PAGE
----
Why must people be so hateful?! It saddens me that so many people are so ignorant and hateful and have no respect for the feelings of others.

    Hope — even in the fifth grade — has had trouble with homophobic kids. Hope has been raised by a dozen “aunties” who are all lesbian (courtesy of my going to a women's university) and she sees nothing wrong with people loving each other. She asks why kids don't like “gays” or why someone was teased for liking someone of the same sex. She sees this love as perfectly normal and cannot fathom why anyone would think differently.

    I can only pray that there will be change, and soon.

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  5. R Elliott October 2, 2010 / 12:28 pm

    School sucks and it's really hard to know how to make kids feel better about being gay. I'm a teacher who's out at school and the last thing that gay kids want is for me to start some sort of club or society. Instead, they seem to gravitate toward certain activities and look for friendly faces. They need to be tough and they often need to not come out until they've left. And I write this from one of the most liberal countries in the world, The Netherlands.
    It seems shocking that almost 25 years after I came out, things haven't moved on that much in schools. Instead, we seem to glorify criminals and bad boys who rap out their homophobia, like you say, as a badge of honour.

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  6. makedoandread October 2, 2010 / 12:45 pm

    I don't think of myself as a vengeful person, but I really hope the two who filmed him are charged with hate crimes. I can't stop thinking of that poor boy and his family.

    Thank you for the link to Ellen's video, I hadn't seen that yet. I hope more people will.

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  7. Frances October 3, 2010 / 10:16 am

    Sad beyond description. Unfortunately this is something I see all the time at school too even among children as young as second and third grade. Working in a mostly African American community, it is especially sad to see the scale of the stigma of being gay that still exists among adults and children alike.

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  8. Darlene October 4, 2010 / 8:09 am

    The loss of these beautiful kids through such hatred, ignorance and cruelty is tragic and shameful.

    There needs to be a whole lot more conversation going on around dinnertables about acceptance and equality for all.

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  9. Thomas at My Porch October 4, 2010 / 10:39 am

    Stefan: It is odd how somethings like gay marriage have leapt forward in recent years and others like kids being bullied for being gay has shockingly not changed at all.

    Kathleen: I know I underachieved in High School in terms of extra curricular activities because I didn't want to be in public situations where my family might see me picked on.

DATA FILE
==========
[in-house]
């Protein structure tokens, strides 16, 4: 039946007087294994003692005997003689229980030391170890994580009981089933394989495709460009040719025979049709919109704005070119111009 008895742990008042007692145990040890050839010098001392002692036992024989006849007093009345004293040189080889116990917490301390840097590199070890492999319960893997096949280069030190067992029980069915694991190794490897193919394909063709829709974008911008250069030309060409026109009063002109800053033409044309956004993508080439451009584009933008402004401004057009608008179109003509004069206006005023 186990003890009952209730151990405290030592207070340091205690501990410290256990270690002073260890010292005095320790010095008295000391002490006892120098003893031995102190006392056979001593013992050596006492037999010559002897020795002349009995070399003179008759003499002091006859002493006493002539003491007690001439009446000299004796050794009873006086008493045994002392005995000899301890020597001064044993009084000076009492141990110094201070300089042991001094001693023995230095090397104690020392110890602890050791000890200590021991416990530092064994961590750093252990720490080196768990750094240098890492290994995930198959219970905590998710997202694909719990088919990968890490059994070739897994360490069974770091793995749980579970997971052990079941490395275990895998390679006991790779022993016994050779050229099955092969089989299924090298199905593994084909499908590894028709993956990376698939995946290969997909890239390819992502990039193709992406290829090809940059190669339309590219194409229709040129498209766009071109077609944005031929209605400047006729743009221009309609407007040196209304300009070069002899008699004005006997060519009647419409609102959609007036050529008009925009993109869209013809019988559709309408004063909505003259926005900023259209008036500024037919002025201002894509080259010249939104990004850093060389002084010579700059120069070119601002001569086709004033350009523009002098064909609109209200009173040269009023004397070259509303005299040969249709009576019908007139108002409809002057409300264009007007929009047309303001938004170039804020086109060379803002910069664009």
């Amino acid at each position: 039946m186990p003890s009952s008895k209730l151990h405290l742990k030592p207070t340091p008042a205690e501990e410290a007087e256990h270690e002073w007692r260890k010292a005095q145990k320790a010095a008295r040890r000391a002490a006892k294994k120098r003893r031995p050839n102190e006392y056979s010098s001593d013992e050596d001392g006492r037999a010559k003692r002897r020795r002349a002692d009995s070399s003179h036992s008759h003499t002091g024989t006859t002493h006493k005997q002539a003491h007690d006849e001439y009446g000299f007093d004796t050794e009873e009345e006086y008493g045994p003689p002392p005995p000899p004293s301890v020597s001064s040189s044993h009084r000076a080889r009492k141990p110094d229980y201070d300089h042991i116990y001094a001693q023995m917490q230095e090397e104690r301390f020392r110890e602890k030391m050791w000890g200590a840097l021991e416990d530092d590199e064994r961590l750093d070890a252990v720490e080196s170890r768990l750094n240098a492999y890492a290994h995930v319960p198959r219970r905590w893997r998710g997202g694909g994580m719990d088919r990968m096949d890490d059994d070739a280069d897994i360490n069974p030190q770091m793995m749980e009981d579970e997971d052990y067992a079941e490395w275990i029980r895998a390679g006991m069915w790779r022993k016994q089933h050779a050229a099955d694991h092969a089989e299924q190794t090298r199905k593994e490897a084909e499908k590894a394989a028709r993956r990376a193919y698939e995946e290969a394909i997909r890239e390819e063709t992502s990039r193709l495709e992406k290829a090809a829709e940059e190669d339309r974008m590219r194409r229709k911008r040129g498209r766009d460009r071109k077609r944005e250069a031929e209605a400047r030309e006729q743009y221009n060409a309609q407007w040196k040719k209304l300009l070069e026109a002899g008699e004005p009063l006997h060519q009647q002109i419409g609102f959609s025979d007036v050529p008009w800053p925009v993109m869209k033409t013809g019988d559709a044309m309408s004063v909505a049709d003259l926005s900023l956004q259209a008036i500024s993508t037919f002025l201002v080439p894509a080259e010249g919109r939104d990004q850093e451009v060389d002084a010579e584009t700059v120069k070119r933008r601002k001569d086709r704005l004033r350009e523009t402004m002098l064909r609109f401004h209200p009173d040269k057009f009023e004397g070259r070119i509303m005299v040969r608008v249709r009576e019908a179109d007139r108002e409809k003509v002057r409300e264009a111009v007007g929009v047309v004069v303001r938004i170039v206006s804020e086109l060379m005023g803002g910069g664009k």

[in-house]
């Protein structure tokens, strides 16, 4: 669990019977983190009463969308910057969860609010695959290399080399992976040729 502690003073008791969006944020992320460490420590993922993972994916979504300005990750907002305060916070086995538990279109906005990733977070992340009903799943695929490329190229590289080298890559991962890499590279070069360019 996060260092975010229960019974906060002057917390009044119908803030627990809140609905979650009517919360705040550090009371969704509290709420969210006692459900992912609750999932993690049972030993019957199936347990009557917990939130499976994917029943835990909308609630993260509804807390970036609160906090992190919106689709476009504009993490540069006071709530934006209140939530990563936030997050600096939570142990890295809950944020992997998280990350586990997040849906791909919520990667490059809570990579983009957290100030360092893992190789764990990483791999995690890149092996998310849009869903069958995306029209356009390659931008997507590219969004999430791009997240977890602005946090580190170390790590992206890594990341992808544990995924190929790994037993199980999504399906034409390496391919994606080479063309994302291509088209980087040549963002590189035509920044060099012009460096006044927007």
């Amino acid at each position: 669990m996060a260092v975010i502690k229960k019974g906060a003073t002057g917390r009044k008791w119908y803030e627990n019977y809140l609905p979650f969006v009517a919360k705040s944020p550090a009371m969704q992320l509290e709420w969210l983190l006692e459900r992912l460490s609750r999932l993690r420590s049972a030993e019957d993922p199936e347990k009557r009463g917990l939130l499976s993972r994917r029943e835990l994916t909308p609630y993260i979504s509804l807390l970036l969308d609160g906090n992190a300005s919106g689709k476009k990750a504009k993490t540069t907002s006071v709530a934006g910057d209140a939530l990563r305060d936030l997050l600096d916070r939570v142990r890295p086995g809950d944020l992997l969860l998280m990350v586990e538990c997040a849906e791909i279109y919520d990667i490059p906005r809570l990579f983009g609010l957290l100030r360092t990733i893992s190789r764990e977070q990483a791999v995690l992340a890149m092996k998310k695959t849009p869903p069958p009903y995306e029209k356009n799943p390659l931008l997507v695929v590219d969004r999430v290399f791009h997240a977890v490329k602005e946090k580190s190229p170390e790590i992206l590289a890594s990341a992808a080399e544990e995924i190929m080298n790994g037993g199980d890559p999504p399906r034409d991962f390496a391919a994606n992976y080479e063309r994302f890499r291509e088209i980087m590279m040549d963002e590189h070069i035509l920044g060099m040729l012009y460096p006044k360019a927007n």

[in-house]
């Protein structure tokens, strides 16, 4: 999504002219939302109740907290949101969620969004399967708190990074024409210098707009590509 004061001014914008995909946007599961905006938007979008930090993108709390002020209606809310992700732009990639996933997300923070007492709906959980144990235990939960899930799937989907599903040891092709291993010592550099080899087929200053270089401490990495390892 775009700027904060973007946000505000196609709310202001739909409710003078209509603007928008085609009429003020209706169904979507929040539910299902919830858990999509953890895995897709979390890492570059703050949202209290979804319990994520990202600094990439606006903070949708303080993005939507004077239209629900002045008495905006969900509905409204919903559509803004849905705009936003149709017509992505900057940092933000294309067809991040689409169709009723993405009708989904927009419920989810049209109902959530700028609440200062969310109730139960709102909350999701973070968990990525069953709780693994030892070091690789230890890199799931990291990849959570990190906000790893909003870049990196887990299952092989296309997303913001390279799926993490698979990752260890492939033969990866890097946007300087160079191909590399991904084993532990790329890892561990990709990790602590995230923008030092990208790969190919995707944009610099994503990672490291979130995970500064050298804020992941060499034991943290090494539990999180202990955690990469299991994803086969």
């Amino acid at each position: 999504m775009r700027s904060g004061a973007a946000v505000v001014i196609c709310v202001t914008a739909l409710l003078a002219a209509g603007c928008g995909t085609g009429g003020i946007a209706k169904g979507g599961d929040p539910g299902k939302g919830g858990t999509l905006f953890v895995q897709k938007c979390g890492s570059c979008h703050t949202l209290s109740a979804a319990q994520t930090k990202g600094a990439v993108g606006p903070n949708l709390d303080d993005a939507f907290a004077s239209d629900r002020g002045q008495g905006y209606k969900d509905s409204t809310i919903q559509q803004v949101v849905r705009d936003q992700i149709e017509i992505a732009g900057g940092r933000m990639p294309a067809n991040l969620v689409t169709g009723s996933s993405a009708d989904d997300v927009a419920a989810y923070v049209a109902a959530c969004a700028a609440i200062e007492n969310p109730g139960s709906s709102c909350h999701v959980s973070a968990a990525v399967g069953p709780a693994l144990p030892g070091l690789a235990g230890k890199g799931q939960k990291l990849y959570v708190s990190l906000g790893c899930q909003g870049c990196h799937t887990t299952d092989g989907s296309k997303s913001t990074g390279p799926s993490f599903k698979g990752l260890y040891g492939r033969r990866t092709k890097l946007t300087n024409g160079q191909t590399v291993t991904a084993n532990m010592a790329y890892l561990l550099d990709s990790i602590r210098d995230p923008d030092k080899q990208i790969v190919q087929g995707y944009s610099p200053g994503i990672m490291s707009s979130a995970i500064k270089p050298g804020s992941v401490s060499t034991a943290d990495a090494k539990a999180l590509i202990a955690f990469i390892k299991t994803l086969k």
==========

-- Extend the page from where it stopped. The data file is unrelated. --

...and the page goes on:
Pickey Girl: For me college was definitely a great time. Despite a roommate moving out because I was gay I was amazed at how open I could be–and that was in 1987. It took me a while to get used to the fact that there were straight guys who actually didn't mind me being gay.

    Amanda: Kids have a huge capacity for acceptance and tolerance. But they do tend to mimic what they hear at home.

    R Elliott: Sometimes I look at gay youth and think “Act less gay, things will be much easier…”. Which is terrible but true. Then again I am not sure it would really help, the bullies are really good at finding weak spots.

    Make Do and Read: I can't help but think that that two who put it on the web were more stupid than malicious. I am not sure how I feel about them.

    Frances: It is also amazing that with the entrenched homophobia there are so many more openly supportive straights. It just takes a lot to cancel out the bullies.

    Darlene: I wonder how many parents of gay kids would get over their shame and their own homophobia and their fear that their kid might be gay if they thought about these most tragic outcomes. How many parents would prefer their child dead? Probably not many so they should get over their issues and support their kids.

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  10. Margaret Evans Porter October 4, 2010 / 5:28 pm

    Yes and yes and yes.
    This recent tragedy–like you I can imagine so many more similar suicides that don't surface in the media–resurrected all the anguish I felt when Matthew Shepard was murdered.

    How can one possible convince teenagers that “It gets better” and death is no answer, when for some, depending on their geography, upbringing, environment, etc. the future appears to be a long vista of being misunderstood and maligned?

    So many I know have re-posted Ellen's remarks. I pray that it helps.

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  11. Care October 5, 2010 / 4:10 pm

    Thank you for sharing this.

    Like

  12. Jodie October 7, 2010 / 11:58 am

    I think the It Gets Better channel is one of the best practical enterprises to help stop suicide that I've ever seen. It goes above the truth that your family will be hurt to really deal with how suicide might affect the person who is considering it. And the fact that they put it on youtube shows a real understanding of how teens find things. This is a lovely post that I guess we all wish could have just stopped at the story about your reading of EM Forster, but the world, you know…

    On a bookish note did you know there's a new bio of Forster out in paperback soon? Very exciting.